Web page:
A day trip to Bodega Bouza Winery will have you learning about the growing and making of wine, tasting whites and reds that will impress and lunching in style. Think of a school excursion for grownups when you jump on the small winery bus from the doorstep of your accommodation in Montevideo and head off for a day's adventure amidst the vineyards of Uruguay.
In typical fashion, everyone is shy in the morning on the bus, when you can almost hear a pin drop. In complete contrast, the journey back into Montevideo at the end of the day is a riotous affair of new best friends wearing big grins, blabbering non-stop and comparing notes on who drank their whole glass of Destilado de Orujo. Think grappa, at 40 per cent alcohol at the end of the long indulgent lunch of five courses paired with wines.
If you can't speak Spanish, you don't have to despair, as the guided walk around the winery and its vines is a one-man show of linguistic gymnastics and encyclopedic wine knowledge.
Argentina may be South America's best-known wine-producing area, but Uruguay is gaining in recognition for its outstanding luscious grapes, not just of the famous Tannat and Malbec variety that the region is known for. Its limited production of wines makes it the perfect area to explore unique boutique vineyards, unlike the overwhelming touristy grape area of Mendoza where the numbers of wineries and tourists can be overwhelming. It's the fact that Uruguay's wine industry is so small that it has attracted visionary vintners for its rich and fertile terroir that is washed over by the Atlantic Sea breezes, the warmth of its people and the beauty of the landscape.
The award-winning wines of Bodega Bouza are a prime example of the chase in pursuit of perfection, rather than mediocre wines by the gallon. A family-run affair, the winery sits a mere 20 minutes from the city of Montevideo. With their Galician roots (think North-West Spain), mum and dad switched from a super-successful pasta-making business to the wine industry, while grandpa got busy making cheese in his mid-80s. They bought an existing winery that had been running since 1942, and in 2005 this glamorous domain was a small tasting room with a tiny kitchen, plus outbuildings for the winemaking.
Today their children have various roles within the winery—there are three different vineyards of varying terroir and climate—and the winery averages 40,000 tourists annually. It's a beautiful property with quirky and whimsical aspects that will catch your eye. An old railway carriage parked on the lawns, from the wine-tasting area of The Garage that overflows with classic cars and motorbikes, to the vine-draped outdoor terrace where sunny days can be appreciated while enjoying lunch. Plans are non-stop for this visionary family with intentions to create overnight accommodation for those who may wish to stay on the property.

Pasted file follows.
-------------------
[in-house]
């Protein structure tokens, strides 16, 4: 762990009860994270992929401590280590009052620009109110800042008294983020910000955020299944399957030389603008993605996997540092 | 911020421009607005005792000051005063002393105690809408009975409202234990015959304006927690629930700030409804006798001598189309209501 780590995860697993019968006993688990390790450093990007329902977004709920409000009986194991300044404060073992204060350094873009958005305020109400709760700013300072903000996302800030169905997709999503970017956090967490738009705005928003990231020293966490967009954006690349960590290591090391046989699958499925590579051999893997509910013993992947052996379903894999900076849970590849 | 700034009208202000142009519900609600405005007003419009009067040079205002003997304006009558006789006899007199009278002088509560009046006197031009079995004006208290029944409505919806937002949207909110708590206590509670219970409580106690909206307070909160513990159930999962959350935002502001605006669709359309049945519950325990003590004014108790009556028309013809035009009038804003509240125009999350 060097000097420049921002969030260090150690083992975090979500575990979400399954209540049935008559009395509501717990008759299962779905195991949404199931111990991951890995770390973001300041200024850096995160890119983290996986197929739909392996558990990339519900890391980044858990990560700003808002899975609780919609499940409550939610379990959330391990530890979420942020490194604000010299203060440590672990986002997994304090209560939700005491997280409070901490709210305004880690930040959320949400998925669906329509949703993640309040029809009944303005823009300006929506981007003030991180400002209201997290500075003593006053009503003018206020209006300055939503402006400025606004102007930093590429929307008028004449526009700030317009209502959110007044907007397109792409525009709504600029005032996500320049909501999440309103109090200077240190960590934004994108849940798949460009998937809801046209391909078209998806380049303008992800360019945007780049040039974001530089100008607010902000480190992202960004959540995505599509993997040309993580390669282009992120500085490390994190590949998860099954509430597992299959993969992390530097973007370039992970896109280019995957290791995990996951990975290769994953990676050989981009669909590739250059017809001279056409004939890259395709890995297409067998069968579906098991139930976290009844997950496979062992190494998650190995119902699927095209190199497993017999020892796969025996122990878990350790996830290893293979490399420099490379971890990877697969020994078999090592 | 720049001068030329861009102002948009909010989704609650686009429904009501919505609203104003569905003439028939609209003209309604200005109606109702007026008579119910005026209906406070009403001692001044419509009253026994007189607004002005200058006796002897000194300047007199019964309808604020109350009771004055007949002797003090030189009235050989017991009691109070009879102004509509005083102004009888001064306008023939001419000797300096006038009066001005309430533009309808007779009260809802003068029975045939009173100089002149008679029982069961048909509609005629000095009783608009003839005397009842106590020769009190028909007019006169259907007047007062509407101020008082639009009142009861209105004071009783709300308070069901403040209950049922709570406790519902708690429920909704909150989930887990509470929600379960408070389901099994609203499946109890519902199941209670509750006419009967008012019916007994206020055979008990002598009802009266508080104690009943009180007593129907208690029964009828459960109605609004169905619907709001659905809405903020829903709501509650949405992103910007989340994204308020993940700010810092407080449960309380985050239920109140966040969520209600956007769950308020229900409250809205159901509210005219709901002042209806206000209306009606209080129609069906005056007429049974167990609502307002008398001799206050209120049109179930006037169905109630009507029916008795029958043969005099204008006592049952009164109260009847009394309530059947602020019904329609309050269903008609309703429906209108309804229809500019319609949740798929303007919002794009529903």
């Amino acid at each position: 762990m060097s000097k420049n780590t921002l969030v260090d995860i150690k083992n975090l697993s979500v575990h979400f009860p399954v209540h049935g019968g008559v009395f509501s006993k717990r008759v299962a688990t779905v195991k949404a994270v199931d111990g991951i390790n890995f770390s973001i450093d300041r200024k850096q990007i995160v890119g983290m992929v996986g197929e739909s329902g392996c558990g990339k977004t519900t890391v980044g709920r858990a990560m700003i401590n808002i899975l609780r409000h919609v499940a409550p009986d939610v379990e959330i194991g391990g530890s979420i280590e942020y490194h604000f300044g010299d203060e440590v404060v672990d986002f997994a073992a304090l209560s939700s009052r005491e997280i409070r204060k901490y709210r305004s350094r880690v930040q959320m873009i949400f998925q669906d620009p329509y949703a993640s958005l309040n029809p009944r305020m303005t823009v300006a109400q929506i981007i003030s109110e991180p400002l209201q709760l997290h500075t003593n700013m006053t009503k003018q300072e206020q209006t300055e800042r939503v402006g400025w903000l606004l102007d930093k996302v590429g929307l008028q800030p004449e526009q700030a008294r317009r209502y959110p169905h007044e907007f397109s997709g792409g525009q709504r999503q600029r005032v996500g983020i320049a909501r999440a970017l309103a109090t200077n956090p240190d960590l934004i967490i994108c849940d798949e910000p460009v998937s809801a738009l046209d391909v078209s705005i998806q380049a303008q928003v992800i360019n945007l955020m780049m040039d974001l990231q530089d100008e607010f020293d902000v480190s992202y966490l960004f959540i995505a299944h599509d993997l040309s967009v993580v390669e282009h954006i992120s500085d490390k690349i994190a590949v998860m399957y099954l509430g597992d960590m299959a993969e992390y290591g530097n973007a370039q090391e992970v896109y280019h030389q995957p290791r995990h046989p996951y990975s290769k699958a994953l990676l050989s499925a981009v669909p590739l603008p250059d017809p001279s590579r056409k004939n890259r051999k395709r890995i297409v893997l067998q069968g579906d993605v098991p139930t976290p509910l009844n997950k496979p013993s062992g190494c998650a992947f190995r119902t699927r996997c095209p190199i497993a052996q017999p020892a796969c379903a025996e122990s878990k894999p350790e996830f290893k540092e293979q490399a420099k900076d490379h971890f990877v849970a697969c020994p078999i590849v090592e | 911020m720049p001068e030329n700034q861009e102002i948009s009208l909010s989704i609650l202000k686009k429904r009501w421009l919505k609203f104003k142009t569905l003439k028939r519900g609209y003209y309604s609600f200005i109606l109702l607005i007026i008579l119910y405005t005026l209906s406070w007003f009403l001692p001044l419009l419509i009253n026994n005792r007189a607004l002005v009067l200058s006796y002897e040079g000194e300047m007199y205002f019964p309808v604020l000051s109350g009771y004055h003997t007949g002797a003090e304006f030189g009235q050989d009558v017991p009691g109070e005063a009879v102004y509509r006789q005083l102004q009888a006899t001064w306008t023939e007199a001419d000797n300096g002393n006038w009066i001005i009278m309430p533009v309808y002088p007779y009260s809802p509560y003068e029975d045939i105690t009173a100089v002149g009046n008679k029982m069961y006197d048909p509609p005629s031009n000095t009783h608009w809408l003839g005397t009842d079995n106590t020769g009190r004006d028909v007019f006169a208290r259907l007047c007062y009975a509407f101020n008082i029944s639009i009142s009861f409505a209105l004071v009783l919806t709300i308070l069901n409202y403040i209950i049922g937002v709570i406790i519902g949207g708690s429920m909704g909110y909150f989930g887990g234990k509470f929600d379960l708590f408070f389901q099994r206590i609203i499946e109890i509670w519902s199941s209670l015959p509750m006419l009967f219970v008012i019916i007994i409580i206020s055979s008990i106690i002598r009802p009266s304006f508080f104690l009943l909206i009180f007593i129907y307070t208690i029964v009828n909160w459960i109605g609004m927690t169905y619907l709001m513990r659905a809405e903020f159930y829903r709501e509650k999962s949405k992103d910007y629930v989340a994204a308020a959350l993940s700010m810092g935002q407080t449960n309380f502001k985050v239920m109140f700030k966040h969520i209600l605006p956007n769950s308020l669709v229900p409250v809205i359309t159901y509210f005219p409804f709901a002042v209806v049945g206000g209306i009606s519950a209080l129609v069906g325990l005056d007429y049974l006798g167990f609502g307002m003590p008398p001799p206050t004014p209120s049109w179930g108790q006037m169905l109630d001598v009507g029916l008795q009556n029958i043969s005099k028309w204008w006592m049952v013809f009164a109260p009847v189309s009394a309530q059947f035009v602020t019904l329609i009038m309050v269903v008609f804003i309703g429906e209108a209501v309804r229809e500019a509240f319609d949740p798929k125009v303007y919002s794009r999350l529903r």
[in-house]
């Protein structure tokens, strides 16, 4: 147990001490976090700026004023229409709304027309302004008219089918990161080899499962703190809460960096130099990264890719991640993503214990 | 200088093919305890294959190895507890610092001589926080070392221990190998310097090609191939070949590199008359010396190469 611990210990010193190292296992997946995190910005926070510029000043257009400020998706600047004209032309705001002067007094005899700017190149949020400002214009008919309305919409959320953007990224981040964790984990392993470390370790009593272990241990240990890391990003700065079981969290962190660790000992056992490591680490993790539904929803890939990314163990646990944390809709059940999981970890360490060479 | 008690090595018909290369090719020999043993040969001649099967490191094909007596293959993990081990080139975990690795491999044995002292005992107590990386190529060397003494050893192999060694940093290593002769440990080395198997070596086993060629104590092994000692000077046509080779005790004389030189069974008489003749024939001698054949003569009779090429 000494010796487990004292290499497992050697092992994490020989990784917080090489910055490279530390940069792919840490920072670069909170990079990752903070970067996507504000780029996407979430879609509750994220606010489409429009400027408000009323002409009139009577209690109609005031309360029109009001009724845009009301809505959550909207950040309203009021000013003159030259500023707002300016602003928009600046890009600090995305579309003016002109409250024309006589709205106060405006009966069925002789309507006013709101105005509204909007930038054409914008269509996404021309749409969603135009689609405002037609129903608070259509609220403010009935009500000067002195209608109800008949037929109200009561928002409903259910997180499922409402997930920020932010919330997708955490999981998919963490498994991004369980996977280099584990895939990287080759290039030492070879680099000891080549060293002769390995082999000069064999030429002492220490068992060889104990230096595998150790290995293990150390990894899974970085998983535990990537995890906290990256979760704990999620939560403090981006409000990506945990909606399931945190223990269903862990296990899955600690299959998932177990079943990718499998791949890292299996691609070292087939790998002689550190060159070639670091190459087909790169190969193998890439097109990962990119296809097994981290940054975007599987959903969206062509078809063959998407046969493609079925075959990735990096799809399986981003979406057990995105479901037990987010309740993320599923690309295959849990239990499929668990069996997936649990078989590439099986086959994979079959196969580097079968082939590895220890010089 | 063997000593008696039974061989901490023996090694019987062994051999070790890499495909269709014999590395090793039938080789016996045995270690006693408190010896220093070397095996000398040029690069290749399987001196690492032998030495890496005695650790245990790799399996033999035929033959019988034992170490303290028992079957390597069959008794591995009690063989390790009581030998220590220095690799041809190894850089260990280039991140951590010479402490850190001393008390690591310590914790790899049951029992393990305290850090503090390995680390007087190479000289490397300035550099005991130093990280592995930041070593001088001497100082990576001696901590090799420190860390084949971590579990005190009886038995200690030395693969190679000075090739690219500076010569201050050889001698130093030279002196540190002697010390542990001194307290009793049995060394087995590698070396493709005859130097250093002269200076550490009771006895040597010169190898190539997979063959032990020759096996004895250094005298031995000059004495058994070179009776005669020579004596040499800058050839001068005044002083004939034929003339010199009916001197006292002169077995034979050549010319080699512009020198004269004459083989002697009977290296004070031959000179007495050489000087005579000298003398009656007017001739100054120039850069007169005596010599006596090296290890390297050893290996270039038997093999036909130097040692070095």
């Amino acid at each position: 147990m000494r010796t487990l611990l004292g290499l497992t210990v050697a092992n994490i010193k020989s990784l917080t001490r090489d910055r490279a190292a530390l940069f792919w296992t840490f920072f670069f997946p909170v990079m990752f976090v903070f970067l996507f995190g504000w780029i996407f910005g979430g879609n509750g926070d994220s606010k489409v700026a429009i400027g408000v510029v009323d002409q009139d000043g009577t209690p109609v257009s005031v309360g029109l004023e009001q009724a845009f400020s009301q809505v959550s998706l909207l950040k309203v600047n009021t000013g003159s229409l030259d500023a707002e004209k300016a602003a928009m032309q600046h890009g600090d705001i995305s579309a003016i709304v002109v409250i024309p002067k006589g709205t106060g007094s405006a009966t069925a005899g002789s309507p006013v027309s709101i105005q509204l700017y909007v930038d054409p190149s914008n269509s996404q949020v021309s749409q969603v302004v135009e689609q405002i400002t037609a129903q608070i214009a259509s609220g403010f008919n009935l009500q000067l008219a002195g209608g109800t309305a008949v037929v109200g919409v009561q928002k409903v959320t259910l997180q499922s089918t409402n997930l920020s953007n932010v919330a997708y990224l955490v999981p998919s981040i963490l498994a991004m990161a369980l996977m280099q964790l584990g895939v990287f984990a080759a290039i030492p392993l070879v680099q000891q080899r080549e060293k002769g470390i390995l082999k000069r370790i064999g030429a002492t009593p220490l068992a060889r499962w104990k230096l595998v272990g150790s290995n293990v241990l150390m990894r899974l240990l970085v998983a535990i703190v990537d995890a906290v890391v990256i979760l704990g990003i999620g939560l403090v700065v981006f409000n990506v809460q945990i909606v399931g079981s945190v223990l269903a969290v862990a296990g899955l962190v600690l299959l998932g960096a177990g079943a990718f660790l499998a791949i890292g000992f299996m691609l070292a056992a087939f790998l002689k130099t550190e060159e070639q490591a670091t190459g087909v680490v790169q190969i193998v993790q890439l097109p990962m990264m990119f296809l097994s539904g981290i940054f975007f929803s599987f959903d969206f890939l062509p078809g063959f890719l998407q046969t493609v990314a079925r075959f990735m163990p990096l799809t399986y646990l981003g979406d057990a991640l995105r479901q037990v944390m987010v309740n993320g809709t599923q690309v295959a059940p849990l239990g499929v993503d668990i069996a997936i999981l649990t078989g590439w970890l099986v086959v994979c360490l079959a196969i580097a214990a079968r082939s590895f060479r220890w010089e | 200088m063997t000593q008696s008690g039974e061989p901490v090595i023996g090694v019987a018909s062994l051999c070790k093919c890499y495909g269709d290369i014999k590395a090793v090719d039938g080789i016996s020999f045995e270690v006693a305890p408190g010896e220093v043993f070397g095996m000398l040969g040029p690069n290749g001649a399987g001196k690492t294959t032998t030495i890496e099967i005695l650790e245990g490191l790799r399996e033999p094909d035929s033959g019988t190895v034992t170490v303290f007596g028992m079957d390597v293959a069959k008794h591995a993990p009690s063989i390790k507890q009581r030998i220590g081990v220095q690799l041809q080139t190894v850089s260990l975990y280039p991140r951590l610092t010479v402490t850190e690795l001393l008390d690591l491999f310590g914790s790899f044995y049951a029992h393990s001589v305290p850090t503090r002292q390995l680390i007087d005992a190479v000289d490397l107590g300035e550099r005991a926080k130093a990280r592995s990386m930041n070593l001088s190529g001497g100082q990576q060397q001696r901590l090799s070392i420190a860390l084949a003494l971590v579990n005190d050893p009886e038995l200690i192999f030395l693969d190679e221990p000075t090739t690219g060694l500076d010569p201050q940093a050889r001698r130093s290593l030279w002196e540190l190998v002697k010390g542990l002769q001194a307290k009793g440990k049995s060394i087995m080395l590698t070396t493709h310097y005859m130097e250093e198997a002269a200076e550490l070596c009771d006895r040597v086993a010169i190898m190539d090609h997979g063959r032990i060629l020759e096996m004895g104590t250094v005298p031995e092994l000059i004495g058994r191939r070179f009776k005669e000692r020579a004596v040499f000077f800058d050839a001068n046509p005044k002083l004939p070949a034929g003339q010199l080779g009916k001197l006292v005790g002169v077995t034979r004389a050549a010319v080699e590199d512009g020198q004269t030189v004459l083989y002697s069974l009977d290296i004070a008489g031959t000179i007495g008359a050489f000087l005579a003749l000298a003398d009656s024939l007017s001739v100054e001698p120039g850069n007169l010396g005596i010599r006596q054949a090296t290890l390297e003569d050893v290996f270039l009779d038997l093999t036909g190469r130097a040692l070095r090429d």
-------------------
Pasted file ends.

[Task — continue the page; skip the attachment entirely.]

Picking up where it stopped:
All of the produce that appears on your plate at lunchtime or when you are indulging in nibbles with a tasting, such as the lamb, the beef and of course the cheese, comes from their own properties. This is definitely a restaurant showcasing "paddock to plate" Mediterranean culture that will have you salivating in between courses, and vegetarians are catered for. From grandpa's cheese drizzled with quince jelly to the Bouza baby beef, Galician-style octopus and house-made ravioli, everything on the menu reads like a gourmand's wet panty moment. The wines are matched to each course, and the pourings are on the generous side.
You don't have to do the wine tour if you are more into your food and drinking wine than learning about it, as there is an à la carte menu, but make sure you book ahead. The restaurant space is where you can while away time and totally lose yourself in decadence, with its roaring fireplace during the winter months and its outdoor deck area with panoramic views over the vines for the summer days.
Bodega Bouza focuses on producing perfect reds such as Tannat, Merlot and Tempranillo, while the whites include Chardonnay and Albariño, with the bonus of a fresh Tempranillo rosé that is perfect for sipping away a lazy afternoon. Quite often a wine will be produced from a single paddock rather than a blending of grapes from their various vineyards. Bodega Bouza, despite using traditional winemaking processes, actually turns it on its head to achieve their award-winning drops, such as picking grapes at night rather than during the heat of the day.
Taking the bus to the winery does away with the worries of how much alcohol you may wish to consume, as there is a zero alcohol tolerance when driving in Uruguay.
Restaurant: (598) 2323 4030 // (598) 95 400 030